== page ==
The U.S. must confront a first-world water crisis
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The U.S. must confront a first-world water crisis

When we talk about the impending global water crisis, we tend to think of developing countries struggling to find clean water. However, the developed world is also at risk in the coming years of a water crisis of its own. According to a paper from researchers at Michigan State University, water prices in the U.S. will have to increase by a shocking 41% over the next three years to replace aging water infrastructure and adapt the water supply to deal with climate change. That risks making clean water unaffordable for almost 41 million American households – a third of the country’s total population.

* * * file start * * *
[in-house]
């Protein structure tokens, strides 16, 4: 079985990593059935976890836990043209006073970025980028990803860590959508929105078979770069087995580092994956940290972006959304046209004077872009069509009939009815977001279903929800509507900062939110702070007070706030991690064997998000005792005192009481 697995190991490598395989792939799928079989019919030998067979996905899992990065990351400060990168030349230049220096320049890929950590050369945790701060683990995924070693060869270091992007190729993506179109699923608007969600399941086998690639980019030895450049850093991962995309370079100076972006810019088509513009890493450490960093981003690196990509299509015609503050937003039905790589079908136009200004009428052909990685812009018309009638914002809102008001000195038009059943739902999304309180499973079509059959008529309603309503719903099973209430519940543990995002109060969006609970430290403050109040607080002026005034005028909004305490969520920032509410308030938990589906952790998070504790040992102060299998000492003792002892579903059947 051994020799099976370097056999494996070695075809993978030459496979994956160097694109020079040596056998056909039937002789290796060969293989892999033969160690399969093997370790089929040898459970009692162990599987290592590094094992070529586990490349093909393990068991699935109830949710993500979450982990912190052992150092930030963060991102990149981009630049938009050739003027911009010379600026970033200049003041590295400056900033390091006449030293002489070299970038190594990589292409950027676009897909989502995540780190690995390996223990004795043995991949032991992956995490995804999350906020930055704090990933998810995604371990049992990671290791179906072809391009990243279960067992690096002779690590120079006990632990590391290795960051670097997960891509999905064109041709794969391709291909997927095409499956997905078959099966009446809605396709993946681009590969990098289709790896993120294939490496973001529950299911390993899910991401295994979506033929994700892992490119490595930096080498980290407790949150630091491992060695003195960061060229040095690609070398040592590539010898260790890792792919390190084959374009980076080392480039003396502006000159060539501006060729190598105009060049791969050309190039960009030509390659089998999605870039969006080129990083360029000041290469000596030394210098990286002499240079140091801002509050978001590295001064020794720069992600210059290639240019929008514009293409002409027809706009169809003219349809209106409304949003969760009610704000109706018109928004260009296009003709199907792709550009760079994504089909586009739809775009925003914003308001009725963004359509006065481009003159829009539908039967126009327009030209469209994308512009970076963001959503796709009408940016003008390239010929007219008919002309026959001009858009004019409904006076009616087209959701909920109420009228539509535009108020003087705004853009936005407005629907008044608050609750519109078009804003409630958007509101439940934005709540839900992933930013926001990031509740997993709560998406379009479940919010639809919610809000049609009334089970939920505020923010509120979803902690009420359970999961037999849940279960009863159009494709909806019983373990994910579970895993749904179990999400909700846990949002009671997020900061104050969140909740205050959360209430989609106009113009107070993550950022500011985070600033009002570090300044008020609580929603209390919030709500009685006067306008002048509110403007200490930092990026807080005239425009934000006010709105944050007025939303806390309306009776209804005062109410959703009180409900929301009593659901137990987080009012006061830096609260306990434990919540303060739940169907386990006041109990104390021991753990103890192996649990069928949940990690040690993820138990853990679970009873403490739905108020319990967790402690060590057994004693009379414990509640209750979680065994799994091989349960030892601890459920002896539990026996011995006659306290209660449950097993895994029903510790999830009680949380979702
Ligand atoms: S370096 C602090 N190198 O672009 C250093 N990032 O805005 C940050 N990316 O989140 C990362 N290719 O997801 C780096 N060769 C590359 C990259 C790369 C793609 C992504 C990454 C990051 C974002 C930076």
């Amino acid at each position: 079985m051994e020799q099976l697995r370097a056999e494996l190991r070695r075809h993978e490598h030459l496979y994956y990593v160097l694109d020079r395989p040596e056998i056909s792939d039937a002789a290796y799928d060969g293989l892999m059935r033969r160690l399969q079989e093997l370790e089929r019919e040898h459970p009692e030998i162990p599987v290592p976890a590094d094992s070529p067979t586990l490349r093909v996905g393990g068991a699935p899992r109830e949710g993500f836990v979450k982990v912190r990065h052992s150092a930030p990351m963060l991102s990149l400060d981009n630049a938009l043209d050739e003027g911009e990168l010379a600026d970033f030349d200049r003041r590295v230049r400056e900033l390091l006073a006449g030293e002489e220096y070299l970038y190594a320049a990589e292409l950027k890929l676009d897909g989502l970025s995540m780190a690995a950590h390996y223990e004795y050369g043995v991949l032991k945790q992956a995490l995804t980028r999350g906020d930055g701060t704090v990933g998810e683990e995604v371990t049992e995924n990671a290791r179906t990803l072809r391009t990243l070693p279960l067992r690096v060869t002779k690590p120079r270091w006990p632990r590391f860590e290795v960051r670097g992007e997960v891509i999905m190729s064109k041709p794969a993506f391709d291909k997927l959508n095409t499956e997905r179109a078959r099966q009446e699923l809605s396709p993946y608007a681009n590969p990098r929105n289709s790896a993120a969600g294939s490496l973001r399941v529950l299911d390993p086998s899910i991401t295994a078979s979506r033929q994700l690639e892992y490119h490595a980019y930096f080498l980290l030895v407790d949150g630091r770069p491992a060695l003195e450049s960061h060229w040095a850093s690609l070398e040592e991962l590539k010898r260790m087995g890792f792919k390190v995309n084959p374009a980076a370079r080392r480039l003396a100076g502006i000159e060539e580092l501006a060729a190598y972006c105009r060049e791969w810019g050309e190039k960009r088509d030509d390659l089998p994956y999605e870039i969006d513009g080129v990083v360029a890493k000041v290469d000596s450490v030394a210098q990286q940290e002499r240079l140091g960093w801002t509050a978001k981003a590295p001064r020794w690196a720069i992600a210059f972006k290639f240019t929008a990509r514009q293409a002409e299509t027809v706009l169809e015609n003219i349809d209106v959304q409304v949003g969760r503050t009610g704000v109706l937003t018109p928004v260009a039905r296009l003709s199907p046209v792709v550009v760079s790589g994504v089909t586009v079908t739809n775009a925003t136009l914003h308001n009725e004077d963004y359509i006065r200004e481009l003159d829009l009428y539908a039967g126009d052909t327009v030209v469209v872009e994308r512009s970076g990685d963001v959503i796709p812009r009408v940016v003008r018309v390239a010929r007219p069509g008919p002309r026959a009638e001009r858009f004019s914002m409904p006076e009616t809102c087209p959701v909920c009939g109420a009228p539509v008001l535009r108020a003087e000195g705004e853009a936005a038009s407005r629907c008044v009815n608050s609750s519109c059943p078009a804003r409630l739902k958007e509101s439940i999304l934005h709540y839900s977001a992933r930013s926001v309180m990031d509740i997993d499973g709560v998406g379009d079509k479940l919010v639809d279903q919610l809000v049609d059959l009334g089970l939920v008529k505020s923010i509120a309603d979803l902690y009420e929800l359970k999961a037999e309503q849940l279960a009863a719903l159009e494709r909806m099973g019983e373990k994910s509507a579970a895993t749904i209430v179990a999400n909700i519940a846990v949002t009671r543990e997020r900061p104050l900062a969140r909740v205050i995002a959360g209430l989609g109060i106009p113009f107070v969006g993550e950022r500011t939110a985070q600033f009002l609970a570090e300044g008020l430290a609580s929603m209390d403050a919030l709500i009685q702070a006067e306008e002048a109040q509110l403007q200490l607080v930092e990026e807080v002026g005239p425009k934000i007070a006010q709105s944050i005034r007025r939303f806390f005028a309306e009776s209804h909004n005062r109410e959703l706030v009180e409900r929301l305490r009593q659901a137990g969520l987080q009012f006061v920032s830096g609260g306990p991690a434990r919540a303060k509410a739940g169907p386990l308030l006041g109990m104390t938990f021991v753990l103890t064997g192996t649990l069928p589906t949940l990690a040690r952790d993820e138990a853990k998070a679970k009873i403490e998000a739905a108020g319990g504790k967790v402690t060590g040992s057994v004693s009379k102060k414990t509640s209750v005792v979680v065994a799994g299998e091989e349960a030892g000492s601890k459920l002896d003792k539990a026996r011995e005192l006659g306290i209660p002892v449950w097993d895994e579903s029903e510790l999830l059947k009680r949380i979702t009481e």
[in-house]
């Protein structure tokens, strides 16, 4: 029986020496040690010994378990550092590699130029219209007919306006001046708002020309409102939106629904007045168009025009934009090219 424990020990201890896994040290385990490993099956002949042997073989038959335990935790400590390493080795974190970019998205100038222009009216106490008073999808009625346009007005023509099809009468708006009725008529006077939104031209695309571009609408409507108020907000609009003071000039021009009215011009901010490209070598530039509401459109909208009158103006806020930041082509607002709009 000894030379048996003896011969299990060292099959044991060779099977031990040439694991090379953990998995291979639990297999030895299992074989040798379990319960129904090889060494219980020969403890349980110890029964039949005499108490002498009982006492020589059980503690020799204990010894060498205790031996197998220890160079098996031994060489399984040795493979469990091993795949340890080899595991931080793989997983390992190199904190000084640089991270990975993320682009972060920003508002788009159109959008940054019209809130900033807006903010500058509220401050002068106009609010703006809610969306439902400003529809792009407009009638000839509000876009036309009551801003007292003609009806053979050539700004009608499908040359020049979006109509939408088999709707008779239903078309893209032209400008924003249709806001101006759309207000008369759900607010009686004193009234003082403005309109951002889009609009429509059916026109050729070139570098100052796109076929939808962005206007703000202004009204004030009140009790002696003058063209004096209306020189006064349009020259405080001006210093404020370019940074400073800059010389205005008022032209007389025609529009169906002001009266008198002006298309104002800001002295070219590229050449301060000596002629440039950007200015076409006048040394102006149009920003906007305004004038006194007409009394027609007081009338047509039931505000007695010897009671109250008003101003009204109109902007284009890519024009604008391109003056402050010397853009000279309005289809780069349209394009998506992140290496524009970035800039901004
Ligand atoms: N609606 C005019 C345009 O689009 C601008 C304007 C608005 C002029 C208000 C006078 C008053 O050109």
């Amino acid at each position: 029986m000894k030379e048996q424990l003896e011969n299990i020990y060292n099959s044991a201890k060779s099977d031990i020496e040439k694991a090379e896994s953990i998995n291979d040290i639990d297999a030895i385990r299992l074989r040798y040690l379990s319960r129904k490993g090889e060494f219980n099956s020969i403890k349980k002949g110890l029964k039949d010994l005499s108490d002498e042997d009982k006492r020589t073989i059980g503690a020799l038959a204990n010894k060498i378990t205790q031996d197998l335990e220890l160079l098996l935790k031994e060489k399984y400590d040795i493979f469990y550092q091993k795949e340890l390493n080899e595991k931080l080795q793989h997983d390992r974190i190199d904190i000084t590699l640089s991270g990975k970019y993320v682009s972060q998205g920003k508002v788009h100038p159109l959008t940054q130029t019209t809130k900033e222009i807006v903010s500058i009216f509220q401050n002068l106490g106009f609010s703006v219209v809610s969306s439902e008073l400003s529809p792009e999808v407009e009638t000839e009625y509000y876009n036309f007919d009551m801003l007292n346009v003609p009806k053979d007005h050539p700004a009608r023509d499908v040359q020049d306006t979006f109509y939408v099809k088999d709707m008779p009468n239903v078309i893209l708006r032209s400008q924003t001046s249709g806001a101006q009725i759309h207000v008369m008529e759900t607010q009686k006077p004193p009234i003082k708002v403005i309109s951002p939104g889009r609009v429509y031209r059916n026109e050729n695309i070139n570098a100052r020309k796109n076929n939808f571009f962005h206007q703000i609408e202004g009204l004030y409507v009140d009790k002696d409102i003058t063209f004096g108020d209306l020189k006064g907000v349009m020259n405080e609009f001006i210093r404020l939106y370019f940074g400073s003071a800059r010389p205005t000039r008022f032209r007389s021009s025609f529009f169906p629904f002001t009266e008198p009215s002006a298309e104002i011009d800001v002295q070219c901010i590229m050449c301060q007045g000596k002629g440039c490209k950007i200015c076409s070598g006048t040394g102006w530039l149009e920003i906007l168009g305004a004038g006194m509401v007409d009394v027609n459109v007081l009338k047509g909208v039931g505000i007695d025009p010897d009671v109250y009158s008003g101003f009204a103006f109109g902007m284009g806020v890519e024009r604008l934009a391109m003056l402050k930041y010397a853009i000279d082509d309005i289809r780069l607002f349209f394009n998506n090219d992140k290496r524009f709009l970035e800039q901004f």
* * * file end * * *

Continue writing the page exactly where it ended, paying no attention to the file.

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Despite the fact that access to clean water is a basic human right, there is no legislation in place that guarantees water access for poor Americans. And most financial assistance is left to the discretion of individual water utilities. As a result, numerous American families have lost access to water – in Detroit alone, over 50,000 households have been unable to pay their bills and been cut off.

Following the Second World War, America updated the bulk of its water infrastructure, building networks of water pipes in cities across the country. But these pipelines are now in excess of 60 years old, and in dire need of repair. Water technology companies like Xylem Inc. are at the forefront of this field – but it is down to government to fund it.

Disclosure

Dominion holds a number of water technology companies, such as Xylem Inc. and Halma PLC, in its Global Trends Managed Fund.


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